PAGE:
Not ready for prime-time players
Hmm, that Ashlee Simpson certainly toppled Courtney Love as the queen of punk rock. Simpson’s appearance on Saturday Night Live last weekend, when she began singing without a microphone—or her voice started coming out of the speakers while her hand holding the mic was by her side—was sheer genius. And then, at a moment when a less-seasoned performer might have slunk offstage like an oft-berated dog that just got apprehended snout-deep in its master’s refrigerator, Simpson broke into a spastic dance that was two parts Michael Flatley jig and one part Ramones pogo—before, ahem, slinking offstage.
Now, some people are saying that Simpson may be the pop-music version of a certain participant in the recent presidential debates. Looking at both of them in a fair and balanced manner, however, gives the impression that, while both of them may be postmodern media creations, there is a certain amount of “substance” to them (fair and balanced principles prohibit us from naming that substance, but it most assuredly is there). Simpson has a solid No. 1 pop debut, the Geffen Records CD Autobiography, to her credit, while the other fellow has four years in the White House to his.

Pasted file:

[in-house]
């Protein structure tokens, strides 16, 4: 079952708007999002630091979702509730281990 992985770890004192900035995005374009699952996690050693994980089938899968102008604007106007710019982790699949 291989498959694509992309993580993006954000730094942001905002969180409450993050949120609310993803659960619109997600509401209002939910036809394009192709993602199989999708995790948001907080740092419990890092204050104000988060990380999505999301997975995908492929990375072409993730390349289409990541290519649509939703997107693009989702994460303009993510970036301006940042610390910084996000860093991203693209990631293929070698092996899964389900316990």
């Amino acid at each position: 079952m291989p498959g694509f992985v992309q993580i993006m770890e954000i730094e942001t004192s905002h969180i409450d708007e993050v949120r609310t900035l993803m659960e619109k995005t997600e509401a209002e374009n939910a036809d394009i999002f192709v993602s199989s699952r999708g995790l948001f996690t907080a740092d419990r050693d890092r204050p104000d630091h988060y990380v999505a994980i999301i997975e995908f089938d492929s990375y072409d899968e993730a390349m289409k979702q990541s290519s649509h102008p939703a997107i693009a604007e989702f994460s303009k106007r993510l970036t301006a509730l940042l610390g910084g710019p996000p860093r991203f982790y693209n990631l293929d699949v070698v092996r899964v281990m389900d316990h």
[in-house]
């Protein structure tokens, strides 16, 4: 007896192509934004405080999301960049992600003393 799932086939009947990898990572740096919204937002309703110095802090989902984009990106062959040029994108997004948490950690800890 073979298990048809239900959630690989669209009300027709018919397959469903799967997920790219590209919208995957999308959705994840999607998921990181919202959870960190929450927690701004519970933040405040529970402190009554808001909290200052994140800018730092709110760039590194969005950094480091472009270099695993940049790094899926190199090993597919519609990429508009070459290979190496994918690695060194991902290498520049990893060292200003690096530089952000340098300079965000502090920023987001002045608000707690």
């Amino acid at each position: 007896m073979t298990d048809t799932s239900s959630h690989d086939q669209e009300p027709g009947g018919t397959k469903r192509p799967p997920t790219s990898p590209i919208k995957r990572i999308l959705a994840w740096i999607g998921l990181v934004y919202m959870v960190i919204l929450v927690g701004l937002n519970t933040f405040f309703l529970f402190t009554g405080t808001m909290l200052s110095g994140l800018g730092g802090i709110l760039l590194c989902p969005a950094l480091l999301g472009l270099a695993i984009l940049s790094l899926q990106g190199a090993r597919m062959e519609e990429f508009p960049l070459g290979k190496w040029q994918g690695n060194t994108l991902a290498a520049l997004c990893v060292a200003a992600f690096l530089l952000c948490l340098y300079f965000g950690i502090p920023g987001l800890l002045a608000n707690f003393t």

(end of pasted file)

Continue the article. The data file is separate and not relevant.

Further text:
Most right-thinking Americans may be enamored with the above-mentioned incumbent, but some people are not happy. Fired up by the war in Iraq, rumors of an impending draft and other triggers of dissent, the get-out-the-vote effort this year appears to be huge. Locally, one event aimed at the so-called youth vote will be staged at 6 p.m. this Friday, October 29, at the Grand ballroom, at 1215 J Street. Erstwhile local music hero Jonah Matranga (Far, Onelinedrawing, New End Original and Gratitude) will host the second of the two-night Pollbooth Knockdown! events, which will feature a screening of Unprecedented: The 2000 Presidential Election followed by performances by local acts Larisa Bryski, the F-Bombs, Raigambre, Honeyspot and Brother Nefarious. (The first event occurred on October 15.) Tickets are $7 in advance or $9 at the door.
Among the speakers will be Cindy Sheehan, a Vacaville woman whose son, Casey, was killed in Iraq in April 2004. Sheehan filmed an anti-war ad, “A message to George W. Bush,” for RealVoices.org; it can be viewed at www.moveonpac.org/donate/sheehan.html.